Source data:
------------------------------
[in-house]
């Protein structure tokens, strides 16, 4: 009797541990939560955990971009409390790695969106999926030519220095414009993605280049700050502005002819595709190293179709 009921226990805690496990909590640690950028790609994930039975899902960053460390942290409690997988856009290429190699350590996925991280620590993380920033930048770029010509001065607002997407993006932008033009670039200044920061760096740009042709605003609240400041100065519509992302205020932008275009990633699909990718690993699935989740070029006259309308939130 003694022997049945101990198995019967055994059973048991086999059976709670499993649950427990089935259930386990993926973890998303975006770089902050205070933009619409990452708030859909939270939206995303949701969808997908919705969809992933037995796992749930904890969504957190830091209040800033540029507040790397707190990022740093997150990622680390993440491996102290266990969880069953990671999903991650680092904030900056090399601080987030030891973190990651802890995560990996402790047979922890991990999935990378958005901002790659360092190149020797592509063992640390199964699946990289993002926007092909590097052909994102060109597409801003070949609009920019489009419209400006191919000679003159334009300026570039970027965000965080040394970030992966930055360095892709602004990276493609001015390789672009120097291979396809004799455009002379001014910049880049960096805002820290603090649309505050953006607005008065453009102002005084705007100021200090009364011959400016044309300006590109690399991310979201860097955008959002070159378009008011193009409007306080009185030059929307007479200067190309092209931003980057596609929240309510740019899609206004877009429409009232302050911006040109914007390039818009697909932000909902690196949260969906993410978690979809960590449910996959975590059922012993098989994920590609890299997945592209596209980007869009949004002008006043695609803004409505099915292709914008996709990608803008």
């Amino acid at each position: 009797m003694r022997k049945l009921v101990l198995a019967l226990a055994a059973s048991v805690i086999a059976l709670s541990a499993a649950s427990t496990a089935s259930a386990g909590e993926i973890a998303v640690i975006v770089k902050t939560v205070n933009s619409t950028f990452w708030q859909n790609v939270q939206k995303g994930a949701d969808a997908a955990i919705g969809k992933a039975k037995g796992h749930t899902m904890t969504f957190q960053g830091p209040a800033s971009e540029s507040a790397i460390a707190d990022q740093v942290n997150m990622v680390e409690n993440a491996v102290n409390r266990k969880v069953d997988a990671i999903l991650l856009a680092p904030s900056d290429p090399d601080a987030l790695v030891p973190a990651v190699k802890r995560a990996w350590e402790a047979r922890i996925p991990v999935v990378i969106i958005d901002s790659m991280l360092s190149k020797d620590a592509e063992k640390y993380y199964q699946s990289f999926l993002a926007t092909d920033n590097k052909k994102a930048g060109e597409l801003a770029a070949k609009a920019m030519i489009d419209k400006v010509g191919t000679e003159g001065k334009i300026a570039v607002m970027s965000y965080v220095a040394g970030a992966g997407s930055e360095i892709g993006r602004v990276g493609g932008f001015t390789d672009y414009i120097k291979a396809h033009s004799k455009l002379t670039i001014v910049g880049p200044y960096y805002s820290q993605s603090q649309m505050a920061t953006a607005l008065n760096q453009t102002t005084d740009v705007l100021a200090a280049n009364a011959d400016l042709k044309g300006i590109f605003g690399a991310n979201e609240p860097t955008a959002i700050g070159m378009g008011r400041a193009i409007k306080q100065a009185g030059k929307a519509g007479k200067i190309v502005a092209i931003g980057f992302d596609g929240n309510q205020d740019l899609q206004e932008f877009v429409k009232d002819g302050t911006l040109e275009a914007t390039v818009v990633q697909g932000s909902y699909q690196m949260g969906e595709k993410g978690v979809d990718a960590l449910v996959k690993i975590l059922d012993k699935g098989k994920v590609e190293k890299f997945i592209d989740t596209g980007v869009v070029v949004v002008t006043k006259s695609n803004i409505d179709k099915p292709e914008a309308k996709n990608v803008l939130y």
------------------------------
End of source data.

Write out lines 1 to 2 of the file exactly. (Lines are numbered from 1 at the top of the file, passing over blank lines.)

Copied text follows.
[in-house]
């Protein structure tokens, strides 16, 4: 009797541990939560955990971009409390790695969106999926030519220095414009993605280049700050502005002819595709190293179709 009921226990805690496990909590640690950028790609994930039975899902960053460390942290409690997988856009290429190699350590996925991280620590993380920033930048770029010509001065607002997407993006932008033009670039200044920061760096740009042709605003609240400041100065519509992302205020932008275009990633699909990718690993699935989740070029006259309308939130 003694022997049945101990198995019967055994059973048991086999059976709670499993649950427990089935259930386990993926973890998303975006770089902050205070933009619409990452708030859909939270939206995303949701969808997908919705969809992933037995796992749930904890969504957190830091209040800033540029507040790397707190990022740093997150990622680390993440491996102290266990969880069953990671999903991650680092904030900056090399601080987030030891973190990651802890995560990996402790047979922890991990999935990378958005901002790659360092190149020797592509063992640390199964699946990289993002926007092909590097052909994102060109597409801003070949609009920019489009419209400006191919000679003159334009300026570039970027965000965080040394970030992966930055360095892709602004990276493609001015390789672009120097291979396809004799455009002379001014910049880049960096805002820290603090649309505050953006607005008065453009102002005084705007100021200090009364011959400016044309300006590109690399991310979201860097955008959002070159378009008011193009409007306080009185030059929307007479200067190309092209931003980057596609929240309510740019899609206004877009429409009232302050911006040109914007390039818009697909932000909902690196949260969906993410978690979809960590449910996959975590059922012993098989994920590609890299997945592209596209980007869009949004002008006043695609803004409505099915292709914008996709990608803008």